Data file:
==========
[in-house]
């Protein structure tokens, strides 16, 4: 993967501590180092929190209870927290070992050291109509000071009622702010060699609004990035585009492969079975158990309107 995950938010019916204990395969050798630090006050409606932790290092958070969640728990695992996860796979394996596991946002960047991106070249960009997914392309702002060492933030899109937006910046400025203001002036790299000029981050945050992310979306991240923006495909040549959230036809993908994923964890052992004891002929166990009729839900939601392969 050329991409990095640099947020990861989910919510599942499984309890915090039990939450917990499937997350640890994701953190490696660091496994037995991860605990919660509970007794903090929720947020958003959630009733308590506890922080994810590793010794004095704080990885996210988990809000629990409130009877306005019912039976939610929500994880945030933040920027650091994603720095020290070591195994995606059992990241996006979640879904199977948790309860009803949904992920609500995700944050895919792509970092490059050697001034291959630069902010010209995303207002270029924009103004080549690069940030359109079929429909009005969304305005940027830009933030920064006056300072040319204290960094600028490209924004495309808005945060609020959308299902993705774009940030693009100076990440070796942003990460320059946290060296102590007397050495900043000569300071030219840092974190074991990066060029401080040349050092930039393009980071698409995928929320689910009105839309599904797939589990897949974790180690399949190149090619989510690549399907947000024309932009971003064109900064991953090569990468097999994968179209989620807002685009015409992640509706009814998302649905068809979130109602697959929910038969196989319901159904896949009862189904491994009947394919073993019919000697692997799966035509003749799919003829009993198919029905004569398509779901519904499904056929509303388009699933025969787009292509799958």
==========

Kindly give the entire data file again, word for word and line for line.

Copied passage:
[in-house]
């Protein structure tokens, strides 16, 4: 993967501590180092929190209870927290070992050291109509000071009622702010060699609004990035585009492969079975158990309107 995950938010019916204990395969050798630090006050409606932790290092958070969640728990695992996860796979394996596991946002960047991106070249960009997914392309702002060492933030899109937006910046400025203001002036790299000029981050945050992310979306991240923006495909040549959230036809993908994923964890052992004891002929166990009729839900939601392969 050329991409990095640099947020990861989910919510599942499984309890915090039990939450917990499937997350640890994701953190490696660091496994037995991860605990919660509970007794903090929720947020958003959630009733308590506890922080994810590793010794004095704080990885996210988990809000629990409130009877306005019912039976939610929500994880945030933040920027650091994603720095020290070591195994995606059992990241996006979640879904199977948790309860009803949904992920609500995700944050895919792509970092490059050697001034291959630069902010010209995303207002270029924009103004080549690069940030359109079929429909009005969304305005940027830009933030920064006056300072040319204290960094600028490209924004495309808005945060609020959308299902993705774009940030693009100076990440070796942003990460320059946290060296102590007397050495900043000569300071030219840092974190074991990066060029401080040349050092930039393009980071698409995928929320689910009105839309599904797939589990897949974790180690399949190149090619989510690549399907947000024309932009971003064109900064991953090569990468097999994968179209989620807002685009015409992640509706009814998302649905068809979130109602697959929910038969196989319901159904896949009862189904491994009947394919073993019919000697692997799966035509003749799919003829009993198919029905004569398509779901519904499904056929509303388009699933025969787009292509799958």